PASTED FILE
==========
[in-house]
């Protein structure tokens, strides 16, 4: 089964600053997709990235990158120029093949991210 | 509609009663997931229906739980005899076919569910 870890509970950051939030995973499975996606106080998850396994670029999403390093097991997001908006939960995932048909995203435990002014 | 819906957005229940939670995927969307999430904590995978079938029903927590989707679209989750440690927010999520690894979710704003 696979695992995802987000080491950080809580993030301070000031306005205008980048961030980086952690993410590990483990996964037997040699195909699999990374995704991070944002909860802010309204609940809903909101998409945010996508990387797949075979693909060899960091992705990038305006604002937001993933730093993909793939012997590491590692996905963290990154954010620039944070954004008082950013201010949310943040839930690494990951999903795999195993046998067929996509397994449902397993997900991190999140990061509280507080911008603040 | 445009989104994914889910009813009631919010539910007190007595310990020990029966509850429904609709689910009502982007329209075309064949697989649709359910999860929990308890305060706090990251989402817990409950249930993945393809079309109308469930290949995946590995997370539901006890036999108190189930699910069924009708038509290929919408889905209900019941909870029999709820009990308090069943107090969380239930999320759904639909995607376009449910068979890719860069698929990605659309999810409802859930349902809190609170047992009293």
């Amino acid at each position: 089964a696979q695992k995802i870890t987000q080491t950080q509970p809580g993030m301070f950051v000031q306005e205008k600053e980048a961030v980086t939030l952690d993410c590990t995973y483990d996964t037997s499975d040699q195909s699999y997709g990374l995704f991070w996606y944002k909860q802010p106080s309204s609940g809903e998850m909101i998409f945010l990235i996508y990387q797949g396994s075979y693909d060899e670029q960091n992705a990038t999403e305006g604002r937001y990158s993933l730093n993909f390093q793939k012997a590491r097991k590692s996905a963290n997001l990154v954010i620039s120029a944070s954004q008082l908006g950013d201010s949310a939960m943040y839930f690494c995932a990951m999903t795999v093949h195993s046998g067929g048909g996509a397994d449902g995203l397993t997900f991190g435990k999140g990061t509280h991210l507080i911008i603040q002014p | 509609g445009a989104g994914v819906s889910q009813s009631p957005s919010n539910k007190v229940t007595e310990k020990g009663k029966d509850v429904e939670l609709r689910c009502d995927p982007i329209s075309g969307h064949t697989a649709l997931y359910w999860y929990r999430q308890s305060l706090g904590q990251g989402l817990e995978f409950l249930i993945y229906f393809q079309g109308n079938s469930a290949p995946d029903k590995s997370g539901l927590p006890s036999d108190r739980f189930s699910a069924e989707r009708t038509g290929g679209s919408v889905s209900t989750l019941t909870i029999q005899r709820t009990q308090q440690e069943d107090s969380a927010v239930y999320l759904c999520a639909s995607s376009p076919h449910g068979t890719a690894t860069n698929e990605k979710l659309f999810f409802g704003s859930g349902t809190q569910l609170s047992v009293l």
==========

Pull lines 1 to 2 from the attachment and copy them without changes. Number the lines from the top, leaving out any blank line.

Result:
[in-house]
């Protein structure tokens, strides 16, 4: 089964600053997709990235990158120029093949991210 | 509609009663997931229906739980005899076919569910 870890509970950051939030995973499975996606106080998850396994670029999403390093097991997001908006939960995932048909995203435990002014 | 819906957005229940939670995927969307999430904590995978079938029903927590989707679209989750440690927010999520690894979710704003 696979695992995802987000080491950080809580993030301070000031306005205008980048961030980086952690993410590990483990996964037997040699195909699999990374995704991070944002909860802010309204609940809903909101998409945010996508990387797949075979693909060899960091992705990038305006604002937001993933730093993909793939012997590491590692996905963290990154954010620039944070954004008082950013201010949310943040839930690494990951999903795999195993046998067929996509397994449902397993997900991190999140990061509280507080911008603040 | 445009989104994914889910009813009631919010539910007190007595310990020990029966509850429904609709689910009502982007329209075309064949697989649709359910999860929990308890305060706090990251989402817990409950249930993945393809079309109308469930290949995946590995997370539901006890036999108190189930699910069924009708038509290929919408889905209900019941909870029999709820009990308090069943107090969380239930999320759904639909995607376009449910068979890719860069698929990605659309999810409802859930349902809190609170047992009293």